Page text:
However, that only means that an appropriate investigation should be conducted. And in Democrats’ rush to make a big show of punishing Trump before he leaves office, that isn’t happening. As with the first investigation, there is no consideration of the gravity of what the House has just done. 

Inapt Rebel: Think what you will of Trump’s unwillingness to accept the Electoral College’s vote. That doesn’t in itself justify his exclusion from future office. This could be brought about with a simple majority vote in the U.S. Senate, as provided by a Civil War-era provision in the Constitution intended to exclude Southern Democrats from holding office after their participation in the Confederate rebellion. 

The violence at the Capitol on Jan. 6 was obviously tragic, especially as it led to loss of life by policemen and others. But the idea that Trump participated in or caused an insurrection against the Union and should therefore have this provision applied to him seems a bit of an overstatement. The precedent being set here is unfortunate. It is likely that, in the future, partisan impeachments will be the norm, not the exception.

But at least Vice President Mike Pence avoided an even worse precedent. House Democrats had encouraged him to invoke the 25th Amendment and displace Trump in a palace coup on the false pretext that he was incapacitated and unable to perform presidential duties. This would have created an opening for ambitious future vice presidents to usurp their bosses. Again, this enticement from Democrats suggests such blind hatred of Trump that overall considerations of governance and constitutional order go out the window.

Senate 2022

Iowa: In a state that has become more reliably Republican in the Trump era, one big question is whether the unlikely Internet star Sen. Chuck Grassley, R, will run again. Last year, he indicated that he would be delaying his decision for another year, and so the time to decide is coming quickly. Grassley, who turned 87 last fall, will be 89 by the time of the 2022 election. He would be seeking a six-year Senate term that will not end until he is 95 years old.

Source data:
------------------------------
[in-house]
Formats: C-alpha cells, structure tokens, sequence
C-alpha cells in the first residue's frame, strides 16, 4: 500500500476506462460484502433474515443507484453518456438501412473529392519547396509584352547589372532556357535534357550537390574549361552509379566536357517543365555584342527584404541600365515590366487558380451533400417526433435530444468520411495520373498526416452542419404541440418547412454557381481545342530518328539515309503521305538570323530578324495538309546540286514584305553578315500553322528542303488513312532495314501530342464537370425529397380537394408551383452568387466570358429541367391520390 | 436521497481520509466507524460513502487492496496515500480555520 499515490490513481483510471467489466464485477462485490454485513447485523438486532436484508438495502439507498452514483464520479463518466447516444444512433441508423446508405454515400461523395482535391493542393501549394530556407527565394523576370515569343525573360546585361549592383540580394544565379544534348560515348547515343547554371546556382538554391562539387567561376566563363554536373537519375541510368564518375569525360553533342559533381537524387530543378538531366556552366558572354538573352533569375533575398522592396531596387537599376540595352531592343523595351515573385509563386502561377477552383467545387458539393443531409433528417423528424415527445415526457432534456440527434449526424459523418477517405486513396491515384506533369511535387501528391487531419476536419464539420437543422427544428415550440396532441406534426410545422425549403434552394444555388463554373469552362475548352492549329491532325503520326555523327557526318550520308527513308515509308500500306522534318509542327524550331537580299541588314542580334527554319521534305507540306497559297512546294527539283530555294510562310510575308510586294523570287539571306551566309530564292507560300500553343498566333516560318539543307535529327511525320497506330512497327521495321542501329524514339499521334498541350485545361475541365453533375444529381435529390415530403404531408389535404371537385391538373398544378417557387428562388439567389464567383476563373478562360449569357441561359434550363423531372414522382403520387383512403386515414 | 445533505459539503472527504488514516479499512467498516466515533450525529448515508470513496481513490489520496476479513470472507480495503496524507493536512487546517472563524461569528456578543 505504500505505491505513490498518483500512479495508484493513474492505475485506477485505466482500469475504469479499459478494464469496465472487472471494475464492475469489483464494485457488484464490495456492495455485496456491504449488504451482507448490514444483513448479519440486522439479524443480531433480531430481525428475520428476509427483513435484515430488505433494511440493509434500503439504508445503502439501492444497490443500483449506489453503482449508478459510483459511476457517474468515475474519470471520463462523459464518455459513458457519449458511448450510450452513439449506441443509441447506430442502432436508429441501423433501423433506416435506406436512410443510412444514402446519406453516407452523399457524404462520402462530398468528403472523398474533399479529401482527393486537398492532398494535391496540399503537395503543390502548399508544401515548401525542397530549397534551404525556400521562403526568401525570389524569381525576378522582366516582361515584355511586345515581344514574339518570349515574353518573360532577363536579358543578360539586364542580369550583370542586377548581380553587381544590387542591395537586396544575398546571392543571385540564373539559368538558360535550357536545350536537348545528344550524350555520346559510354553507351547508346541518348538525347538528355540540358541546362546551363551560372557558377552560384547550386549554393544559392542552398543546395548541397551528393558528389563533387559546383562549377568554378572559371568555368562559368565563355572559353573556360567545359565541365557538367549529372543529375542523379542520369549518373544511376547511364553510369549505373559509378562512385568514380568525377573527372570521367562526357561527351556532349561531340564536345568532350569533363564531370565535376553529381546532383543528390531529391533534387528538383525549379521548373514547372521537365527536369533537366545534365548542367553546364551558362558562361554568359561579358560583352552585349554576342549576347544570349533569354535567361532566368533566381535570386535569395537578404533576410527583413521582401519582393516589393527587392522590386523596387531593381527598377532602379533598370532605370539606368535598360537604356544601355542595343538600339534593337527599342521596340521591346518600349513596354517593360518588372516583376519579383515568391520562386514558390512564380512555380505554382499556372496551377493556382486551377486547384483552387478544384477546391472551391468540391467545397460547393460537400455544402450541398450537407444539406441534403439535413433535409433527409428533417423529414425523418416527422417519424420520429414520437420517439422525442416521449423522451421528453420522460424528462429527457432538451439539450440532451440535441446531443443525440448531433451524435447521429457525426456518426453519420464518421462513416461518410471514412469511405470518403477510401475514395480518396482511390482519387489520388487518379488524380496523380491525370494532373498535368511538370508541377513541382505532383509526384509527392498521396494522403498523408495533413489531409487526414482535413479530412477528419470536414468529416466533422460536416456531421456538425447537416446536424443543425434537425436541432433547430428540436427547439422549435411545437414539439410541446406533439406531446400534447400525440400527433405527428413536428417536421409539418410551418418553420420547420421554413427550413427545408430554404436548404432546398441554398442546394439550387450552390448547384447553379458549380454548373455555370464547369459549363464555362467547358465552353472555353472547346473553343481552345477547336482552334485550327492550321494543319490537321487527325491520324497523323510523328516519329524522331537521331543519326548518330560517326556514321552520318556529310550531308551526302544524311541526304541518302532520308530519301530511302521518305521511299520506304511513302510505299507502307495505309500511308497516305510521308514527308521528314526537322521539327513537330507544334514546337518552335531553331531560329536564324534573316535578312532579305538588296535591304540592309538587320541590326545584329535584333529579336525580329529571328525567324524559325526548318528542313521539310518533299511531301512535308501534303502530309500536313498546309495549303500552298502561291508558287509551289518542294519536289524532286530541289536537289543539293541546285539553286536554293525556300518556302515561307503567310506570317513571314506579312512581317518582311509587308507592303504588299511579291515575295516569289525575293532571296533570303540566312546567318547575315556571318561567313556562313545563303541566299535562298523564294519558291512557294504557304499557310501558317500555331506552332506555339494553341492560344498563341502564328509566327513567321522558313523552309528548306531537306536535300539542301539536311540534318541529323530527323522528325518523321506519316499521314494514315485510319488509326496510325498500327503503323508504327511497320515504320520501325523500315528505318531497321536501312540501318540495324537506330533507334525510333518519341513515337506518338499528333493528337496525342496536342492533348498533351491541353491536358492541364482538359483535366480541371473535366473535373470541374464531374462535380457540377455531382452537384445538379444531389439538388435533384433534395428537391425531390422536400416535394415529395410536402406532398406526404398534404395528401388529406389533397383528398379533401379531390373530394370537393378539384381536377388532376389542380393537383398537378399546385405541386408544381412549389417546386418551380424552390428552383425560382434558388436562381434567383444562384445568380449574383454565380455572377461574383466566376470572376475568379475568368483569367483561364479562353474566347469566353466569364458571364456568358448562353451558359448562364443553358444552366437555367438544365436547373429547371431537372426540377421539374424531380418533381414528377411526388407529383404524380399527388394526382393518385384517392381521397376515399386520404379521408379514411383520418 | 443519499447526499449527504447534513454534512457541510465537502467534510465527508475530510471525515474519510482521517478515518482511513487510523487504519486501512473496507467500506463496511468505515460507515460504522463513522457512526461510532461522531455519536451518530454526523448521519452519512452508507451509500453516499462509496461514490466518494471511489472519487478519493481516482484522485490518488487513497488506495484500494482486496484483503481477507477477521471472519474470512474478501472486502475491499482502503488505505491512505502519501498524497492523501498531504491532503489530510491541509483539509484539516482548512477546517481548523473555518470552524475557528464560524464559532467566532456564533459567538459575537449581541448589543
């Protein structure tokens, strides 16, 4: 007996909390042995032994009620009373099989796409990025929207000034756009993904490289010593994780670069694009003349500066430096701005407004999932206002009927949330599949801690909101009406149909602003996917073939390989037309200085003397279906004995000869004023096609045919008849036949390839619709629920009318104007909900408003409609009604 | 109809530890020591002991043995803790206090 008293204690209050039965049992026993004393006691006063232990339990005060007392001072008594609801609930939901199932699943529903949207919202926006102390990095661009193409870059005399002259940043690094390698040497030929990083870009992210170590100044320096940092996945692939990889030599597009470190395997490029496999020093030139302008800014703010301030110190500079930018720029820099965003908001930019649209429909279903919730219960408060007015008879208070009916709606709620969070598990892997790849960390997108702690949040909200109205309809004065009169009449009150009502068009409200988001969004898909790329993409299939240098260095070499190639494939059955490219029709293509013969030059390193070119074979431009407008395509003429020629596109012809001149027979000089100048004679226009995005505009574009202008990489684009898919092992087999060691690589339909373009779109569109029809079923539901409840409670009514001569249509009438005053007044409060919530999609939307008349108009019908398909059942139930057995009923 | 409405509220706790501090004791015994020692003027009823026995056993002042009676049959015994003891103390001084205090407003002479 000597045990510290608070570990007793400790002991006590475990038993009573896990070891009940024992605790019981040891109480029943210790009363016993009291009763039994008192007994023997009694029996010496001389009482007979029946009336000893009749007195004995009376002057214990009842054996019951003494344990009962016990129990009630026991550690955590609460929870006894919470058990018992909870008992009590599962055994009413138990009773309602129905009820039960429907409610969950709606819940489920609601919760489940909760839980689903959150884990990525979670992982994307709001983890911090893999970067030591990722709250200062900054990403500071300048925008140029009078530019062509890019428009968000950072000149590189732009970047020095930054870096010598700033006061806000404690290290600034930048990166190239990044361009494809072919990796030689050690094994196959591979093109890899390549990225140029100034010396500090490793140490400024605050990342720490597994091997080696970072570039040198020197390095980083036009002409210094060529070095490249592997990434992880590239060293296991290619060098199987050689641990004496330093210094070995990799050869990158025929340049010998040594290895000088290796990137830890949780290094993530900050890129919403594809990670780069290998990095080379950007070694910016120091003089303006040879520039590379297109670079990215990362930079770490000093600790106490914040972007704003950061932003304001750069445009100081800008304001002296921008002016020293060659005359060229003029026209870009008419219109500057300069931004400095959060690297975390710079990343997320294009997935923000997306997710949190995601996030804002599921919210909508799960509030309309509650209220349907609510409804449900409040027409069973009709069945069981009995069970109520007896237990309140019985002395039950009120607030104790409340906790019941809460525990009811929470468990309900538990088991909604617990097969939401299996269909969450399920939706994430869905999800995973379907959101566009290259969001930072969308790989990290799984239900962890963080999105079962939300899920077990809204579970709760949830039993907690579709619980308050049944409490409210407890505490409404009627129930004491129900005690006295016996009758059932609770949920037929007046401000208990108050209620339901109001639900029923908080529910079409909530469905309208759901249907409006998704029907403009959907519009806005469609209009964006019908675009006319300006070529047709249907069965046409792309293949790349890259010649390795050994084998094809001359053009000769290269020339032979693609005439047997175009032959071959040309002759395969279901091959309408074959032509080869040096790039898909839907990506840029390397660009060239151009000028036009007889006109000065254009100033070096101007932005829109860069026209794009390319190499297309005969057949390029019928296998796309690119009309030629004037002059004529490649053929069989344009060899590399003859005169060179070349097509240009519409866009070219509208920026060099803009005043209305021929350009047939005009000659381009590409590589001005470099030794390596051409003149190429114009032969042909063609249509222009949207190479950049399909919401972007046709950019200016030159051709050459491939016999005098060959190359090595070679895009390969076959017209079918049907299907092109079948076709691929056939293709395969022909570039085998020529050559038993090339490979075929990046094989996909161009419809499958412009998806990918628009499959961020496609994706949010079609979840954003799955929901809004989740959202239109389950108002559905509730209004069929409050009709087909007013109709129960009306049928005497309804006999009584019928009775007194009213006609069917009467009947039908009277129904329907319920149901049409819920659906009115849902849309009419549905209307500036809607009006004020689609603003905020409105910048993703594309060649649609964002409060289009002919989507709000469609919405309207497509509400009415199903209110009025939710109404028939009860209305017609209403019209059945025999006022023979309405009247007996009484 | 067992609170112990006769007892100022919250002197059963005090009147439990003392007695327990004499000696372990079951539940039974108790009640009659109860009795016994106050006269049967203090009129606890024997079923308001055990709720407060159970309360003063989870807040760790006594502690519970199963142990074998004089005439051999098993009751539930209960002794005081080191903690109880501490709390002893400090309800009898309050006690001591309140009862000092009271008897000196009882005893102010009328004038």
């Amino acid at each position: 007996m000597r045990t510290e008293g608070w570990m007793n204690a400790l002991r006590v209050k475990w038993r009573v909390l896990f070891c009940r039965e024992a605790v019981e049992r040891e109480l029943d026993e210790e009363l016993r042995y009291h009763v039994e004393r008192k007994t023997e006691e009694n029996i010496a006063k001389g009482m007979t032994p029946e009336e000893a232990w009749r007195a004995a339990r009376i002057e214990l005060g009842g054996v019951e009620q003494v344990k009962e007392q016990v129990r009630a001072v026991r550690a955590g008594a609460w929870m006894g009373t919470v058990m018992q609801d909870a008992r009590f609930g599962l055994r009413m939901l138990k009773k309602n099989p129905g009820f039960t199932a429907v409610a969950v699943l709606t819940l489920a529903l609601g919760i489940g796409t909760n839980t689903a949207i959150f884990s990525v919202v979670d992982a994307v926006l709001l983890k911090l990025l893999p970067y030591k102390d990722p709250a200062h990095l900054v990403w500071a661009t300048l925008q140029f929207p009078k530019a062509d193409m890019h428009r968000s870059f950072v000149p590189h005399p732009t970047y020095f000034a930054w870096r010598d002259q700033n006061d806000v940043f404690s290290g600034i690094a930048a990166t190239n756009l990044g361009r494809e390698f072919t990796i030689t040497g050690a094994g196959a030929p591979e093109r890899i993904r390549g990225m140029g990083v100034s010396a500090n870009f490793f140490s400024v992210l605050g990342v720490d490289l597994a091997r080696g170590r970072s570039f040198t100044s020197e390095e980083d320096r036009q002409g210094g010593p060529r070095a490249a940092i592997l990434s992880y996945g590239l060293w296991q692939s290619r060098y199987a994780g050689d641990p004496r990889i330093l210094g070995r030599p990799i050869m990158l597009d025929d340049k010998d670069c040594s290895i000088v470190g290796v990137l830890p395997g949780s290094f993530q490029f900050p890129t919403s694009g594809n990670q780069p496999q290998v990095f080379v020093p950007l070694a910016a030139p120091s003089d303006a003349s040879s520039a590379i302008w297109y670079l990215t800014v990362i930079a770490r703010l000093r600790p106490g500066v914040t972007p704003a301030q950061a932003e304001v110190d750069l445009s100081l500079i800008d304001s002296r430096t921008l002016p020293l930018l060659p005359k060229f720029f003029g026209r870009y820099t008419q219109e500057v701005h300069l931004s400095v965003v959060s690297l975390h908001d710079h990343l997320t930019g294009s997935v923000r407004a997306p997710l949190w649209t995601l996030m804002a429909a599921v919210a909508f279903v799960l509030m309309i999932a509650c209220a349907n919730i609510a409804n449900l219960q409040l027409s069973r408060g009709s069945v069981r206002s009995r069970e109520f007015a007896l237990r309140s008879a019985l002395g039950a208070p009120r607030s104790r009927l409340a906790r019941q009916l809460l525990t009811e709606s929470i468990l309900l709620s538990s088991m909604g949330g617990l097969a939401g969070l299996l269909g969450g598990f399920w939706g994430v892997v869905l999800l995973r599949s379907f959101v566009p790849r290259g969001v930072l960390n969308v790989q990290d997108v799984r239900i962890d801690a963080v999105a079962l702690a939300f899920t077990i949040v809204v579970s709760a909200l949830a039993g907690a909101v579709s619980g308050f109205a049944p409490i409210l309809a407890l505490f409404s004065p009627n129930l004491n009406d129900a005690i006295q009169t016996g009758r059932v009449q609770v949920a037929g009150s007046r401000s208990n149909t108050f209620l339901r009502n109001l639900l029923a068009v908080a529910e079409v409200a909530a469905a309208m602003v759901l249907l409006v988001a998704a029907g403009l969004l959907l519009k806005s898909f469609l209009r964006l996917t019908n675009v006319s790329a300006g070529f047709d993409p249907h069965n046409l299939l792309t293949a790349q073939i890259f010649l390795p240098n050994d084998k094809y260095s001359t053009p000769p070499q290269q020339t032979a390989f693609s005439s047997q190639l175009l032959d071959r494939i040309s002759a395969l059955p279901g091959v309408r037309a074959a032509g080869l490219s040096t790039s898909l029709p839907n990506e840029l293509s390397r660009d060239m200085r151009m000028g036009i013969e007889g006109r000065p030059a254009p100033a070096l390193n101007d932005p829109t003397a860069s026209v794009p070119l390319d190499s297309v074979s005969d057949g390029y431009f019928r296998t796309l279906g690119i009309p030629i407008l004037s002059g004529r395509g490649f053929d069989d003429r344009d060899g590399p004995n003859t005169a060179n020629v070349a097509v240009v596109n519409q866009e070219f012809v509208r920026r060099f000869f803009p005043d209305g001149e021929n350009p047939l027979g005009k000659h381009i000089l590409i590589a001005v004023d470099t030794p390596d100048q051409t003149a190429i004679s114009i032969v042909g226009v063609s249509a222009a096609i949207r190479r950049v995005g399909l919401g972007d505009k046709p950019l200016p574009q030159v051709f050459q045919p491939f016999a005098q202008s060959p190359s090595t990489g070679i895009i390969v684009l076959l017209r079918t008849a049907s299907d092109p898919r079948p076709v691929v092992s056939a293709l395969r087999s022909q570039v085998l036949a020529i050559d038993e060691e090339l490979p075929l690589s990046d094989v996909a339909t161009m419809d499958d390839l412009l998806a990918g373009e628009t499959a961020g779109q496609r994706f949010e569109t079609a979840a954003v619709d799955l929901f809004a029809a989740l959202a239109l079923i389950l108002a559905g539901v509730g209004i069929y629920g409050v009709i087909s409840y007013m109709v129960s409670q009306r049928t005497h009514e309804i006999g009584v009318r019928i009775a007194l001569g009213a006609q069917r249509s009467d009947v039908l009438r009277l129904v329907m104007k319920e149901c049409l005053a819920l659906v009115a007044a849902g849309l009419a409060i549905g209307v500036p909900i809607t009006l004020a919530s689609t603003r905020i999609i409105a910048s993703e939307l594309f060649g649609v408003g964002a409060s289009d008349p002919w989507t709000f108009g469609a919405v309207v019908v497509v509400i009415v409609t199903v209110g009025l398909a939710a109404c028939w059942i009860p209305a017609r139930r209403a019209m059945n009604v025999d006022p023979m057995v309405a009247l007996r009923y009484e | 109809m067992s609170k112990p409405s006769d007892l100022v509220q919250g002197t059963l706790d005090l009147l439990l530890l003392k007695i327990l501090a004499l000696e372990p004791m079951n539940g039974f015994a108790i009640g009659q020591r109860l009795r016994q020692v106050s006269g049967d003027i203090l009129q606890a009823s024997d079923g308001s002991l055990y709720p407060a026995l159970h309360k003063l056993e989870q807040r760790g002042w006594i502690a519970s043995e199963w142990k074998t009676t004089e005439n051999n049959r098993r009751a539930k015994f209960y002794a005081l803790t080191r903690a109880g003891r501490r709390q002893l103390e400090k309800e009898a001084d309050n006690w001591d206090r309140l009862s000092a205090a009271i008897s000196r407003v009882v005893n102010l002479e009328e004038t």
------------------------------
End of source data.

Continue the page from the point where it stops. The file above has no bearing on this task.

Pennsylvania: The rush to replace retiring Sen. Pat Toomey, R, is on, with Lieutenant Governor  John Fetterman, D, expressing interest earlier this month and quickly raising half a million dollars in three days. Several Republicans are also considering this race, which in Biden’s first midterm is likely to be one of the most competitive in the country.

President 2024

Former United Nations Ambassador Nikki Haley, long rumored to be interested in the top job, has started a PAC — the Stand for America PAC — to help Republican House and Senate candidates. As with most presidential hopefuls, her organization will spend the midterm doing favors for important Republican officeholders, storing up treasure and building good will to gain key endorsements in the 2024 primary. 

Expect to see many other Republicans take such measures, particularly given President-elect Biden’s advanced age and the likelihood that the 2024 election will be an open race.